"Their sole purpose is not for sport; it is to kill human beings — as quickly and as many as possible, as effectively as possible," O'Malley said, referring to guns like the semiautomatic Bushmaster rifle used last month in the shooting deaths of 20 Connecticut children.
"I believe that we will, in fact, pass legislation that … restores the assault weapons ban," O'Malley said. Assault weapons have been legal in Maryland since a federal ban was allowed to expire in 2004. Several state lawmakers have said they will propose a ban.
The proposals are part of a broader push nationally for gun control legislation since the Newtown shootings. New York Gov.
O'Malley, a death penalty opponent, has not said if he will make repeal part of his legislative agenda this year.
O'Malley, Miller and Busch offered comments on prospects for high-profile issues expected to dominate discussion in the next 90 days as the Assembly convened its 433rd legislative session in
Remarks about the assault weapons ban and the death penalty came during a radio interview in which Miller and Busch raised concerns about the top legislative priority of city officials.
The Rawlings-Blake administration wants the state to promise Baltimore more than $30 million a year over the next two decades, which the city would then leverage to borrow more and create a $2.4 billion fund to repair crumbling school buildings.
Miller dismissed the idea as "ridiculous," since the state would be borrowing money to send the city, which in turn would use it to pay off more loans. "You don't borrow debt against debt," Miller said. "I'm all for funding schools, but you need to find another way to do it."
Busch questioned the financial risk to the state. And Miller criticized the city's handling of its finances, saying, "Baltimore City cannot meet its current fiscal obligations. We need to find a way to help them help themselves."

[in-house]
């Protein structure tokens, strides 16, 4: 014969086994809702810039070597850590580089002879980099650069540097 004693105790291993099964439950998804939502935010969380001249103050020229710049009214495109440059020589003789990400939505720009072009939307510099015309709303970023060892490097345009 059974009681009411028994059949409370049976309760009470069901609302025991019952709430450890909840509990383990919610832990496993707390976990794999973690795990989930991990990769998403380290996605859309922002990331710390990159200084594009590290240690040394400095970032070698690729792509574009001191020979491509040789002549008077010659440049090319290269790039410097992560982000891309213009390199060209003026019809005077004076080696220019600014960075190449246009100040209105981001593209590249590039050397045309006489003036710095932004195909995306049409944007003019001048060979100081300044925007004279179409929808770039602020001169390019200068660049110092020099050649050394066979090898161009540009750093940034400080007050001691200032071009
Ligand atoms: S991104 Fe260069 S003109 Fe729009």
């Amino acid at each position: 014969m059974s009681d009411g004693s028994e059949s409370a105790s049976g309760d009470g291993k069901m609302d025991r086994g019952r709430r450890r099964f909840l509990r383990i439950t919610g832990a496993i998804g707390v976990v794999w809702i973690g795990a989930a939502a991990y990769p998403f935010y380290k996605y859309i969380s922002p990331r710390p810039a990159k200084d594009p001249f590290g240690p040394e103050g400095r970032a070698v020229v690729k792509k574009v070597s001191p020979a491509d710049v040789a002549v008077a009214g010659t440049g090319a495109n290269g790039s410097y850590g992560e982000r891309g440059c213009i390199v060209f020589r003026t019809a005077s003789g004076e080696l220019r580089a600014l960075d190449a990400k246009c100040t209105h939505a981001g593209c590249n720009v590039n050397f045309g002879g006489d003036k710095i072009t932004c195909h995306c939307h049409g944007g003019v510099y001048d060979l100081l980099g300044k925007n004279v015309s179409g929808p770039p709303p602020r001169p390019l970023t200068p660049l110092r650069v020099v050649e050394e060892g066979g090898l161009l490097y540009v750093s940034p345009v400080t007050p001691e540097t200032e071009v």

"I'm sure once he gets all the information, he'll have a different comment," she said.
Miller and Busch were each re-elected to the leadership positions in their respective chambers before a crowd that included O'Malley, Lt. Governor
The newly polished marble floor separating the two chambers was the site of wall-to-wall glad-handing, back-slapping, greetings and ribbings. Comptroller
The session follows last year's unusually busy and emotionally charged legislative season, after which lawmakers were twice called back to Annapolis to finish state business. Four laws passed by the Assembly were subject to voter approval, giving some legislators the sense their work went unfinished until Election Day.
"It feels like we just left," Del.
Del. Tom Hucker's 16-month-old son, Sam, who last year spent opening day lying on his father's desk as an infant, this year reclined in the delegates' lounge and gave fist bumps to passing lawmakers. "It's a little bit like the dawn of springtime — it's all about new possibilities," said Hucker, a
In the basement of the State House, librarians resumed their posts at an information desk abandoned during the off-season. Shoe-shine operators set up shop nearby.
Outside the State House, lobbyists, interns and activists milled about Lawyer's Mall, the perennial arena for protests. There, Montgomery County Del. Heather Mizeur, a Democrat who has expressed interest in running for governor, urged opponents of hydraulic fracking to offer lawmakers a glass of dirty-brown water said to be a by-product of natural gas extraction.
Busch, who was first elected speaker a decade ago, told his colleagues that every year on the night before the session, he comes alone to the abandoned chamber and tries out the views from the seats of other delegates, including that of the Republican leader, Del. Anthony O'Donnell.
"It makes me realize what a privilege it is to serve in these great chambers," he said. "What a humbling experience it is for all of us to be important to this democracy."